KANSAS CITY -- As right-hander Jason Adam was shown his locker in the vast Royals clubhouse on Friday afternoon, one by one his former teammates from the Minor Leagues came by to hug and greet him.First there was Whit Merrifield. Then Tim Hill. Then Cheslor Cuthbert. Then Kevin McCarthy. They
KANSAS CITY -- As right-hander Jason Adam was shown his locker in the vast Royals clubhouse on Friday afternoon, one by one his former teammates from the Minor Leagues came by to hug and greet him.
First there was Whit Merrifield. Then Tim Hill. Then Cheslor Cuthbert. Then Kevin McCarthy. They just kept coming.
"He's just a great, great guy that you want to root for," Merrifield said.
Adam's contract was selected by the Royals from Triple-A Omaha and righty reliever Scott Barlow was optioned prior to Friday night's 4-2 win over the Tigers. As Adam arrived in the clubhouse, he couldn't stop from smiling, knowing full well the journey to get there was so remarkable.
"This is special and pretty indescribable," Adam said. "It's something I dreamed about since 2010 and even before that. Tough to put into words."
Adam, 26, had been a fifth-round pick by the Royals in the 2010 MLB Draft out of Blue Valley Northwest High School in the Kansas City suburb of Overland Park, Kan. He was a promising prospect with a big fastball and a plus curveball, and he was rising through the system quickly.
But late in the 2014 season, with the Royals on their verge of their first playoff appearance in 29 years and in need of a veteran bat, they dealt Adam to the Twins for Josh Willingham.
Willingham will be remembered in Royals lore for a pinch-hit single that started the game-tying rally in the ninth inning of the American League Wild Card Game that season. At least Adam now can feel he contributed in a small way to that 2014 playoff run.
"I was not thrilled about [the trade]," Adam said, smiling. "I was excited about the opportunity with the Twins. But being from Kansas City ... yet seeing them have success, it gave me peace to know I had something to do with it."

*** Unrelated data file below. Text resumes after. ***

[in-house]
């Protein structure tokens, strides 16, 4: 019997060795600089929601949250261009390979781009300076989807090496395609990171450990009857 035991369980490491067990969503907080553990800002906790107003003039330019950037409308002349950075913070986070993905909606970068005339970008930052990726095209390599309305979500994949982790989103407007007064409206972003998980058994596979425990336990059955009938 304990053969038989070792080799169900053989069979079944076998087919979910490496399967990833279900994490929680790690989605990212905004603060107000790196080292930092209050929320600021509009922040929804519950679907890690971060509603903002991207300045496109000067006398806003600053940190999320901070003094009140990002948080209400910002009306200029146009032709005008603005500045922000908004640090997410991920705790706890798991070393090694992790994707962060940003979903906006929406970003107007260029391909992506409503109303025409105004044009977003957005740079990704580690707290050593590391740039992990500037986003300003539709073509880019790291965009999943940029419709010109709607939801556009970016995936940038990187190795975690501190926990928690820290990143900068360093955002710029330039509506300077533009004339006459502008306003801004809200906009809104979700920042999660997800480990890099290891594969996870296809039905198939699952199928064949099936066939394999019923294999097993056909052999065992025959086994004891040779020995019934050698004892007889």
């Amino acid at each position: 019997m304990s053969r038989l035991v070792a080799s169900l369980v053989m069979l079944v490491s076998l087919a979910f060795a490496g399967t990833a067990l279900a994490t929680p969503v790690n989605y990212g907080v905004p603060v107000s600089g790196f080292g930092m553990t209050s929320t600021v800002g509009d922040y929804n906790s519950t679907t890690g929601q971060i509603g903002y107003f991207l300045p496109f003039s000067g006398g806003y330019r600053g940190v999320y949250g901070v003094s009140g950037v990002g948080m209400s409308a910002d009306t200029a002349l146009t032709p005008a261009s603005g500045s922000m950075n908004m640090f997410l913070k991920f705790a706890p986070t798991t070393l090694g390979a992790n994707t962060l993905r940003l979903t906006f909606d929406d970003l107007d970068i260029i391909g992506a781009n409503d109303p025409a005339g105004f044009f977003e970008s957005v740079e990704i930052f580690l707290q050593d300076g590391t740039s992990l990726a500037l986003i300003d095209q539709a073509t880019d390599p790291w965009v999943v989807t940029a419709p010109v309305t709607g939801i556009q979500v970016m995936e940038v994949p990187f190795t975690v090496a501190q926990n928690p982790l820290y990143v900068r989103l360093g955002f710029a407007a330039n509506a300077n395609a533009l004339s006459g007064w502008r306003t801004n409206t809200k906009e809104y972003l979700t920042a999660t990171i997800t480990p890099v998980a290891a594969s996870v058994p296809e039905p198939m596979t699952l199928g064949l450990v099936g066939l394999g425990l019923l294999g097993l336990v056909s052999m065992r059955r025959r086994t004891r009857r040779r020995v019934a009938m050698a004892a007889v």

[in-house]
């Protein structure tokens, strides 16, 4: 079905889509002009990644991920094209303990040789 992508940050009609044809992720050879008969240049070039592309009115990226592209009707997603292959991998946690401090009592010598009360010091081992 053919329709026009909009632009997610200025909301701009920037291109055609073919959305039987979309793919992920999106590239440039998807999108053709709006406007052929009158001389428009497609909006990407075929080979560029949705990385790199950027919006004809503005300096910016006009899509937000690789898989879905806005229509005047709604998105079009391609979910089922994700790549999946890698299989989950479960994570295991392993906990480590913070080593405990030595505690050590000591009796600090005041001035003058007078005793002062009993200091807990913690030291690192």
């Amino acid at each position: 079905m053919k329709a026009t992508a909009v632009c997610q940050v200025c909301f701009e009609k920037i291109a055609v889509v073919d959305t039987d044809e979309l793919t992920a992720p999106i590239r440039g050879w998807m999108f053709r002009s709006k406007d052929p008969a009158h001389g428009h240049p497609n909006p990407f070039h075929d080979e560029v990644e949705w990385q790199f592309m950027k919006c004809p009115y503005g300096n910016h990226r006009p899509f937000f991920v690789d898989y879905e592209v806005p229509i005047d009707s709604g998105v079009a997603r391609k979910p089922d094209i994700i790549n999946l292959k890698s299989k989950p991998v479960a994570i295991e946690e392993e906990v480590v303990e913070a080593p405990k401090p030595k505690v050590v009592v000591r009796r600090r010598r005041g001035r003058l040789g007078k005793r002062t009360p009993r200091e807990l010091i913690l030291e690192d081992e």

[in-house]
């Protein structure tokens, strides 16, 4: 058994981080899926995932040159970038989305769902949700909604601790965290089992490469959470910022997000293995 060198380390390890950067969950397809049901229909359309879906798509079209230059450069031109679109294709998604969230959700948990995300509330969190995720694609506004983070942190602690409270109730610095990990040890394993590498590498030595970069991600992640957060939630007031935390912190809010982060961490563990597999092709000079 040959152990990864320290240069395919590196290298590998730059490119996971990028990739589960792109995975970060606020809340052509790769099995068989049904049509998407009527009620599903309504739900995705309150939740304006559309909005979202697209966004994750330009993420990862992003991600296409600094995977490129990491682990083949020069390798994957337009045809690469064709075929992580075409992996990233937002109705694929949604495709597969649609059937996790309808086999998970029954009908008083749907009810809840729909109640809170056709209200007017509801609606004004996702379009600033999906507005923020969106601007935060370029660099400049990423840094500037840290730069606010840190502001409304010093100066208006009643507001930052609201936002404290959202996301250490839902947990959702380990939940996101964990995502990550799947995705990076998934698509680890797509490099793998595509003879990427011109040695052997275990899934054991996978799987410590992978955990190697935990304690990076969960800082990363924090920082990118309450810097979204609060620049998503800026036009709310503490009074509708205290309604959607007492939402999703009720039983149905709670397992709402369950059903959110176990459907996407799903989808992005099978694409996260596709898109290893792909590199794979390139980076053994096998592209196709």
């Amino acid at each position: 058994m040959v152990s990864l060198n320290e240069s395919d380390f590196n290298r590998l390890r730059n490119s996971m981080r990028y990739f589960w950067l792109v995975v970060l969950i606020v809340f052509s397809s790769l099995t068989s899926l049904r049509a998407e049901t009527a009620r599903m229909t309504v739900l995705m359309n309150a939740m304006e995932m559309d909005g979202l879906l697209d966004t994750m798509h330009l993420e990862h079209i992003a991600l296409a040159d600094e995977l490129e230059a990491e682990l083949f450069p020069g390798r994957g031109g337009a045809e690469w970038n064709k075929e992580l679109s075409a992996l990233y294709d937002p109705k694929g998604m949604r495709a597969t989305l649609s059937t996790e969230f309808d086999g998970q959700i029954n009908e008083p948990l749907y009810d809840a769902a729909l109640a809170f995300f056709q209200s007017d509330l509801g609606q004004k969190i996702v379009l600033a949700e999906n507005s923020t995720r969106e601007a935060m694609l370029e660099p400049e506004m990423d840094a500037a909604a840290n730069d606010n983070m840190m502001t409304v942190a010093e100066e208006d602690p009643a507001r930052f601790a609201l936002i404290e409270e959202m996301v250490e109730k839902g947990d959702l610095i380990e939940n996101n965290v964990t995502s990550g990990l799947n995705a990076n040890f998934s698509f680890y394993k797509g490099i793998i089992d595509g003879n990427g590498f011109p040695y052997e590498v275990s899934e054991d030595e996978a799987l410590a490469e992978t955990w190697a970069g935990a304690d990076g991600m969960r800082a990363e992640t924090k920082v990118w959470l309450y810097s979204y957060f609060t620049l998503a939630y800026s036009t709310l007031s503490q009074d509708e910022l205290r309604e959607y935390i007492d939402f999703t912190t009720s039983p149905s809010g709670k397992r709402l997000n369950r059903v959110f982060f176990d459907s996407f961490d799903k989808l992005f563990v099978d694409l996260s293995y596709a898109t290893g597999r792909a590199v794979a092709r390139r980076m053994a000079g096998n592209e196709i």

Adam never really got a chance to show the Twins what he could do. After the season, he felt some discomfort in his right elbow and it was determined he had a stress fracture in the area. He subsequently had surgery -- two screws were inserted to stabilize the elbow -- and was told he'd be ready to throw by the spring of 2015.
But Adam found that he couldn't even straighten his arm that spring. A follow-up surgery was ordered to remove excess tissue in the elbow and triceps tendon. And then another surgery was ordered. And then another.
Surgery, and rehab, and surgery became a way of life. Adam wound up missing all of 2015 and '16.
"I never lost faith," Adam said. "I mean, there were times you're tested, like surgery No. 4, you start to think this might be pretty unrealistic. But my wife kept pushing me on the right track, just keeping me faithful through the journey."
Adam's elbow finally returned to a normal size and he finally got healthy enough to pitch last August for the Twins' Double-A affiliate in San Antonio. He pitched two scoreless innings, but he was released the next day.
The Royals called almost immediately, and Adam jumped at the opportunity get back into the organization.
After a strong Spring Training, Adam posted a 1.59 ERA in six games at Double-A Northwest Arkansas. He was quickly promoted to Omaha, and his 97-mph fastball and sharp curve dominated there, too -- a 0.00 ERA through four games.
The call came from the Royals on Friday that he was being brought to the Majors. Adam got off his phone and raced to the hotel room in Omaha where he and his wife, Kelsey, who is expecting their first child in June, were staying.
"I just told her, 'We can't be going to Buy Buy Baby. We're going to Kansas City,'" Adam said.
Jeffrey Flanagan has covered the Royals since 1991, and for MLB.com since 2015. Follow him on Twitter @FlannyMLB.